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Charles Monroe Schulz was born a barber's son on 26 November, 1922, in St Paul, Minnesota, but within a week he had earned the nickname he would keep for the rest of his life, 'Sparky'. Ironically, he got this name from a cartoon strip horse of the time, called 'Sparkplug'. As a boy he used to copy his favourite cartoons, Mickey Mouse, Popeye and Krazy Kat. He took a correspondence course in art but only got a C+ for drawing children. He was drafted during the Second World War and rose to the rank of staff sergeant leading a machine gun squad.
In 1948 his sold his first drawing to the Saturday Evening News and two years later Li'l Folks was syndicated by United Features, where he was encouraged to expand from a single picture to a strip. Renamed Peanuts the first of thousands of Peanuts cartoons appeared in October 1950. Eventually the strip would be drawn daily only by Schulz1 for 50 years and was eventually syndicated to 2,600 newspapers in 75 countries.
Schulz said that if anyone read his strip for two months they would know all of his neuroses, for he based the main character Charlie Brown, a born loser, firmly on himself. In the 50 years of the strip, Lucy Van Pelt, a bad-mannered girl, never let Charlie kick the football. She also ran a highly profitable Psychiatric Booth at a nickel per session. Her kid brother Linus was a thumb-sucking philosopher, who would never let himself be parted from his security blanket2. The fantasy element was provided by Snoopy, a beagle of enormous talents, who even had his own book published. His dog kennel - always seen from side on - served as a desk for his typewriter, his World War I bi-plane, and a place to sleep on, though never in (unless of course it got very wet). Woodstock the yellow bird was the sidekick in the sickly looking tree above. Peppermint Patty was added in the 1970s along with an almost Private Secretary-like companion.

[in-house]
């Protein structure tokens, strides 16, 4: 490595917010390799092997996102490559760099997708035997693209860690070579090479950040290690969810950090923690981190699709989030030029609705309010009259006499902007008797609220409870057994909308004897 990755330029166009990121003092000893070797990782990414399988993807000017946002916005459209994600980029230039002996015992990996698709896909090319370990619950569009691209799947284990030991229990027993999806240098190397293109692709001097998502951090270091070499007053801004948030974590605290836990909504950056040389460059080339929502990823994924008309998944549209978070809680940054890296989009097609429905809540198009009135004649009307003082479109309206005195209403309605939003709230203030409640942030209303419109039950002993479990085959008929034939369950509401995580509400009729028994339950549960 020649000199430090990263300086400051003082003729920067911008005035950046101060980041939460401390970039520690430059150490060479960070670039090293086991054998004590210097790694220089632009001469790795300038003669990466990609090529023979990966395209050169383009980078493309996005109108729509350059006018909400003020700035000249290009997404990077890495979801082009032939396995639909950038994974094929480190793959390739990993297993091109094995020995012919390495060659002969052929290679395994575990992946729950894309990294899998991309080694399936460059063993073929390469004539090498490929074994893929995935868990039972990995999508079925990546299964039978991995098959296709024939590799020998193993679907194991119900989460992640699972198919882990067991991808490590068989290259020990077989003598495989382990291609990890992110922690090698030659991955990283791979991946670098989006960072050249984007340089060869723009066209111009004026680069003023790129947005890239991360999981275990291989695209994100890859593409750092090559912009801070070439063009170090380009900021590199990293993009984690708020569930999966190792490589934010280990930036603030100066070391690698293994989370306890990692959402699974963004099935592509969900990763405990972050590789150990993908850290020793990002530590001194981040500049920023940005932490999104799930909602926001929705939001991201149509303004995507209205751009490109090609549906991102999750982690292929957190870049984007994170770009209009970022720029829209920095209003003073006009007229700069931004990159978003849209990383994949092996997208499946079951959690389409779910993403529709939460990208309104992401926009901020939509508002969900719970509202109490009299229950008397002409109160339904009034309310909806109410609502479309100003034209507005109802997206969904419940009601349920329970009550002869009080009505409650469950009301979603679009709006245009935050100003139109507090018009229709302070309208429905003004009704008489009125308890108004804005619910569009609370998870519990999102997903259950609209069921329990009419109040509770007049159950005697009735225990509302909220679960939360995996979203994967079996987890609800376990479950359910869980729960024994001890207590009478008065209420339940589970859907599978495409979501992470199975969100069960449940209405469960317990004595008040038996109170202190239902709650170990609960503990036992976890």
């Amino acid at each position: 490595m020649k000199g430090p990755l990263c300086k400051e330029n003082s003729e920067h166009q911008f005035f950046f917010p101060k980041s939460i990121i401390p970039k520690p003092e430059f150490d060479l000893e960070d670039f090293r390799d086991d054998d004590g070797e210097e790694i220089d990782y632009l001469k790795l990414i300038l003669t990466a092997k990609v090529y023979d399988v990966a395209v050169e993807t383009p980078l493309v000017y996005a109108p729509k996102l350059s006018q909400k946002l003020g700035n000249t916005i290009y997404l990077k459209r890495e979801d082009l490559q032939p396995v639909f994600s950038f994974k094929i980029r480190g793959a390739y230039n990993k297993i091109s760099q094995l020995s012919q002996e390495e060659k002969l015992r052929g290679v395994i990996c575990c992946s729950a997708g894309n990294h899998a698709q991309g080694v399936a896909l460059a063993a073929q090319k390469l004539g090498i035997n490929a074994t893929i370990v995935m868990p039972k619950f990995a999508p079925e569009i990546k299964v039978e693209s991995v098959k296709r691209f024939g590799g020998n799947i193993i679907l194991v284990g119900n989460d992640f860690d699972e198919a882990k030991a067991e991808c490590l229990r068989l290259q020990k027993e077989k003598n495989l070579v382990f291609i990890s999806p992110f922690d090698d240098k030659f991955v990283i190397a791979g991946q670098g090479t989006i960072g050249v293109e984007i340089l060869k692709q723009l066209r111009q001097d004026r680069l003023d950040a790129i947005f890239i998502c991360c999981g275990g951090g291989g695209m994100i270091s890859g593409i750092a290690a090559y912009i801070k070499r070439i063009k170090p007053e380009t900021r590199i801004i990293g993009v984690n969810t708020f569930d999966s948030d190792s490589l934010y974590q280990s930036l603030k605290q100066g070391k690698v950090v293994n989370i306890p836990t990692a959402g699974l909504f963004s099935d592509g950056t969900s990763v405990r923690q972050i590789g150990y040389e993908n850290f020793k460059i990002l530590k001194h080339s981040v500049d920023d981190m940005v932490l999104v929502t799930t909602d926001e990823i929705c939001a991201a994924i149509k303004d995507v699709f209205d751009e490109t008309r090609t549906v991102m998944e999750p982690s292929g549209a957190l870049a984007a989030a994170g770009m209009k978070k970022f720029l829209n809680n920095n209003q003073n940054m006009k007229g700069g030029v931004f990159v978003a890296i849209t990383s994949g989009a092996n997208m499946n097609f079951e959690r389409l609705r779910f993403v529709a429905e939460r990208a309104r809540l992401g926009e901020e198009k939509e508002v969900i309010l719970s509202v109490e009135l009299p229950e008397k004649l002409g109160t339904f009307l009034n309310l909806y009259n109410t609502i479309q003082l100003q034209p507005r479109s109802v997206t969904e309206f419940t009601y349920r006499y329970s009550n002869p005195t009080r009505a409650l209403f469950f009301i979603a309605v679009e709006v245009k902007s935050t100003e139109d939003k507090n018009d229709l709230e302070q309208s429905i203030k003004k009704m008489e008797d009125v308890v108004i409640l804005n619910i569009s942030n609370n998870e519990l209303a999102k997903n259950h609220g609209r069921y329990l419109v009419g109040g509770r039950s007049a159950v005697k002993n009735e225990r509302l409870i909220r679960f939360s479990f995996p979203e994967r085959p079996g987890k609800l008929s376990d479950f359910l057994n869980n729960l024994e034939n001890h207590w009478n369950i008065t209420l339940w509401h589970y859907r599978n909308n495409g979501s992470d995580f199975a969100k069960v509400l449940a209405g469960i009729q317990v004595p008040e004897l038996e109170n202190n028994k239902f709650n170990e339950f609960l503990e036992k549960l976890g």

Sparky was diagnosed with colon cancer late in 1999 and decided he would retire from his daily job on 4 January 2000. United Features promised no-one else would draw the strip for syndication and started to issue classics from 1974 instead. Charles M Schulz died in his sleep on 12 February; the following day, the final Sunday strip ran on the presses. The man who had announced his retirement from 50 years of entertaining the world never really retired and will probably never be forgotten.